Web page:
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10th April 2006

Opinion: Why are we here? Part two of loads

Steve Benson (aka AJSBSA) goes on a verbal bimble to explain what old bikes mean to him, and to his family...

It has been said many times by several philosophers that setting goals is important in life and I agree wholeheartedly. However it is also said that it's not the achieving the goal but the planning and working towards a goal that provides the most contentment.

I was trying to apply this line of thought to old bikes and it started to make some sort of sense so wanted to write it down before I forgot it again. Getting your old bike to perfectly match your ideal is the goal and the journey is long with many setbacks but each small success it very satisfying. Each long bimble is an experience in which you take pleasure in what has gone right and ponder what improvements are still needed.

So a break down is not some thing to be feared but just an opportunity to do better -- without the possibility of failure, where is the value of success? A modern bike on the other hand will always seem soulless due to the lack of interaction between man and machine. It is the modern way of spending money on a product in the hope that the adverts are right and it will fill a hole in your life.

Of course I won't send this photo to RealClassic...

I believe that my 1950 Sunbeam S8 and 1955 AJS 18S together perfectly fill my motorcycle-shaped hole for the moment and while I am still able to ride I am sure I will never sell them.

My involvement in old bikes began about 11 years ago with the purchase of a 1955 AJS 18S pulled out of a cellar. It ran, just but only just. I used it as a running restoration, riding it for work and fixing it up in the back garden at weekends and evenings.

Despite its deplorable condition it kept running even though it had almost no compression. It was this that impressed me the most. The bike, after a magneto overhaul, seemed to have such a firm grip on life that even years of abuse and my ham-fisted efforts could not kill it. I started to lavish money and attention on it learning lots by doing everything twice -- once because it needed it, twice because I had cocked it up the first time! The AJS stoically continued to take me to work and now it takes me all over the country too.

Things to do with a motorbike, some small rugby goalposts and a clipboard; No.34...

About six years ago I bought a Sunbeam S8, a 'sophisticated' smooth twin to complement my lumpy, workman-like AJS single. Because I now knew how much a restoration actually costs, I decided to buy one in good condition and I found one that looked in wonderful, better-than-new condition. But I made the mistake of believing the outside was an indicator of its internal condition. Always look for receipts! Everybody I know keeps them… but if they are your own receipts for stuff you have paid for, then never, under any circumstances, add them all up or (even worse) let the wife near them with a calculator.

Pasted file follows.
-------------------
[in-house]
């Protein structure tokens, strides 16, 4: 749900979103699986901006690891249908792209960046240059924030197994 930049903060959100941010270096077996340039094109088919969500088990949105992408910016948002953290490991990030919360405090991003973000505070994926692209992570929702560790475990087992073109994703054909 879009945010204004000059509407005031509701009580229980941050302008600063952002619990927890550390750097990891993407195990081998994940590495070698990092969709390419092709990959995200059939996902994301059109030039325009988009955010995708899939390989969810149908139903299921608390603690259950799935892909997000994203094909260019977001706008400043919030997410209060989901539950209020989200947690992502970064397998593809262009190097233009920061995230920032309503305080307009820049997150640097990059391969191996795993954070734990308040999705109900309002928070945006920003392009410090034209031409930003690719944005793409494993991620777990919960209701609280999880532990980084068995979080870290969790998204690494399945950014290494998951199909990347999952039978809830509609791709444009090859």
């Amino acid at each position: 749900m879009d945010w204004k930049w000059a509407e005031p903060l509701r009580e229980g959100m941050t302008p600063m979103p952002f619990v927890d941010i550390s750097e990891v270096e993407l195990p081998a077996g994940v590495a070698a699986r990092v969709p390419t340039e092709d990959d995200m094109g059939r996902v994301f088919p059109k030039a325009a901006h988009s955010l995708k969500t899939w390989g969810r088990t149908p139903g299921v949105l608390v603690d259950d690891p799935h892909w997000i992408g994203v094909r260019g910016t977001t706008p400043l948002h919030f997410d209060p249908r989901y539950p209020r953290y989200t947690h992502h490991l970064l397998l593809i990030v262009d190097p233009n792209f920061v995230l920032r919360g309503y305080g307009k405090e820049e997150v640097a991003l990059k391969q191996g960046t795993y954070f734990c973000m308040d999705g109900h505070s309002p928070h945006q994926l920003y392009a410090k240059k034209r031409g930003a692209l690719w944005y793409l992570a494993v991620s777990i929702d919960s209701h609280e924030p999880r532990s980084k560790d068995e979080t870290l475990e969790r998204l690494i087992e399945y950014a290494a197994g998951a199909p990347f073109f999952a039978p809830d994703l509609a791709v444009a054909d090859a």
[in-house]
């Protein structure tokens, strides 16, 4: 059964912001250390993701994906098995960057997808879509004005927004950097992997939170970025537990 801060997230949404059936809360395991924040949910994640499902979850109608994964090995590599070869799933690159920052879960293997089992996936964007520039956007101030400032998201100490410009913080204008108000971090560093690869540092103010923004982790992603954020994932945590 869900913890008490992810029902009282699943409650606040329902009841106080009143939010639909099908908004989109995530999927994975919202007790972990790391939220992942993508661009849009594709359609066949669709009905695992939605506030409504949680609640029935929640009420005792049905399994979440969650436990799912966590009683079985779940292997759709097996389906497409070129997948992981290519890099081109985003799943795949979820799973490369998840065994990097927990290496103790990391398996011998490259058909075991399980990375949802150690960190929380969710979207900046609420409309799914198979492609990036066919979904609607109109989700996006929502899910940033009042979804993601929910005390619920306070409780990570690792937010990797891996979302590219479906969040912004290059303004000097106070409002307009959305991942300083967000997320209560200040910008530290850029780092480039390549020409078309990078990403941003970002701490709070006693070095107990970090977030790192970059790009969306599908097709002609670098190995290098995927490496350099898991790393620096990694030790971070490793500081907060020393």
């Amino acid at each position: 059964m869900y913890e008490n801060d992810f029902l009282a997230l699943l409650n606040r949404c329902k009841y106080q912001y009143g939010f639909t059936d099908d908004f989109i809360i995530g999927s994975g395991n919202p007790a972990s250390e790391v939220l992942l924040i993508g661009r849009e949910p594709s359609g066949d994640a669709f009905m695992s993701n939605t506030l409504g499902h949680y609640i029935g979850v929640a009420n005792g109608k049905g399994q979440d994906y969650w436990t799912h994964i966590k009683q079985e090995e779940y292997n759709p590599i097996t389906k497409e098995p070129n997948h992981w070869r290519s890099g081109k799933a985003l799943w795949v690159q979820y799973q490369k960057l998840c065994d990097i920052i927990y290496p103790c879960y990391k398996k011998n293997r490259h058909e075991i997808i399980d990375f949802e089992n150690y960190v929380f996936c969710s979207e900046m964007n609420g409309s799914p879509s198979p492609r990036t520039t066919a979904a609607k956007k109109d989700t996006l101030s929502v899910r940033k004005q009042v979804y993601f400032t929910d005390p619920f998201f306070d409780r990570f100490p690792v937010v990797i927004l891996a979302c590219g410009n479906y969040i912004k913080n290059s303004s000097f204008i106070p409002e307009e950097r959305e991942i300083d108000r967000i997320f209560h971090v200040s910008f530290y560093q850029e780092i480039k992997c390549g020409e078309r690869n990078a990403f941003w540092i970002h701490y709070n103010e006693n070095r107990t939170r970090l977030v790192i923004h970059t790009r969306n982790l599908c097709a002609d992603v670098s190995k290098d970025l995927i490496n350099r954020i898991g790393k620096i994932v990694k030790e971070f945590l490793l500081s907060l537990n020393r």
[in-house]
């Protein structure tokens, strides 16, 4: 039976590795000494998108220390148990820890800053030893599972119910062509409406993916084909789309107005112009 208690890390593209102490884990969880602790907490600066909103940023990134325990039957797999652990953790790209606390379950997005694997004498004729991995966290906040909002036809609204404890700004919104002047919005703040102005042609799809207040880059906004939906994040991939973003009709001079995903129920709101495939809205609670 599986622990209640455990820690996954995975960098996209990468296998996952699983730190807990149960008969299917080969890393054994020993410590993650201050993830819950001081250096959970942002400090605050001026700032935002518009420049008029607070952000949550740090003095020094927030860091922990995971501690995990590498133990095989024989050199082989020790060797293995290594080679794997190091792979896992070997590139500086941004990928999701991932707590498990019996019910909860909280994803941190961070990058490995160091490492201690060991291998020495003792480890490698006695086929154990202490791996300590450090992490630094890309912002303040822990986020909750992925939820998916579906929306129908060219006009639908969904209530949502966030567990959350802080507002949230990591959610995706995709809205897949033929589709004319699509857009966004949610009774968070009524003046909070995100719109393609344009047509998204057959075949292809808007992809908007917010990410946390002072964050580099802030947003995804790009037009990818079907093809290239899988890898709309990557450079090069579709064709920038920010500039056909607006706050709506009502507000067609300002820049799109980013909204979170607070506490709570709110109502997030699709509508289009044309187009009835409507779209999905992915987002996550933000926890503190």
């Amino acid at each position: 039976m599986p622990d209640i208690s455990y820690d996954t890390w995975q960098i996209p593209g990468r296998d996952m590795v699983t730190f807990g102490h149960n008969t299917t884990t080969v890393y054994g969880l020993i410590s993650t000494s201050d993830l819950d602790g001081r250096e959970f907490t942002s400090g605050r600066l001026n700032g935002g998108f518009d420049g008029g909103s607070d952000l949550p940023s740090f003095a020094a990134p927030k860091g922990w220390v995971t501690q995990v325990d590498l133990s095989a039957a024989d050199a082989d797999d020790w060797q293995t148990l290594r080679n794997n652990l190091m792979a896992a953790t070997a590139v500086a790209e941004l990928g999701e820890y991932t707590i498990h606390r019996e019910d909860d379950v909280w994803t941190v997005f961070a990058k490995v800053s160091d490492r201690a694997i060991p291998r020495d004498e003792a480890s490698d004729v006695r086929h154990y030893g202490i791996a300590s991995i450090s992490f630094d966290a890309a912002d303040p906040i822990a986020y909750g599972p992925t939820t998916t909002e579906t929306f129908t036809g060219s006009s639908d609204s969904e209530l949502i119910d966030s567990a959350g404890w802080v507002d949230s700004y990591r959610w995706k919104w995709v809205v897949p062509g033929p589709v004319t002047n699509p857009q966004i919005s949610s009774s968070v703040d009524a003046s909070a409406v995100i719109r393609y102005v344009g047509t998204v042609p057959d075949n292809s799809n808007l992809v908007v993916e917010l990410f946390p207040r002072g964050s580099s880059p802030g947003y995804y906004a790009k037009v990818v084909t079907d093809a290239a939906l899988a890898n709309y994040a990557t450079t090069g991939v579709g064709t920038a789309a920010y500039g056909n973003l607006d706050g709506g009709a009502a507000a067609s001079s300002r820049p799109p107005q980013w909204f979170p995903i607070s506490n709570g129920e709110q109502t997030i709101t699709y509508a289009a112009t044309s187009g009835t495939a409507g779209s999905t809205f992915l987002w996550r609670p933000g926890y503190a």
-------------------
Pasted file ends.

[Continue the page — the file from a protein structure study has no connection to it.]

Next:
I ended up replacing almost every wearing part but I am rewarded with a bike I can trust, one that I know like the back of my oil-stained hand.

Robyn and Steve
Random Sumbeam bits on

Any goal worth achieving will always involve other people and the people you meet in the old bike world are some of the best, I had a so-so experience with the local VMCC but once I had discovered the AMC owners' club (Jampot), I was away travelling to rallies. My daughters would want to ride as well and I often went to rallies with one or other of my children as pillion, real happy times hopefully some great memories for my kids as well. Robyn, now 16, still proudly displays her long distance trophies, Tanya, now 18, drives a 1972 Beetle even though I offered to buy her a Micra. Leanne, our youngest daughter, loves to polish either bike and join the parade at shows -- she also proudly displays any trophies they might win.

Liz and The Sunbeam

My wife Liz and I have made so many friends through old bikes and rallies that it's difficult to imagine life without them. One of my old bike goals was to travel abroad and last year we achieved that with a seven day trip through Norway with 10 others on Sunbeams. This went so well that Liz wanted to do some thing similar this year. So we have booked on a Classic Bike Provence tour with several other friends from the Sunbeam Owners' Club.

So anybody thinking about a purchasing an old bike -- I can recommend it, but remember to buy something you can maintain and leave plenty in your budget to get it through the first year. This when you will have most 'character building' learning opportunities…!

Sunbeam owners aren't the type to let the grass grow under their feet. over their heads? Now that's a different matter...


More Sumbeams on


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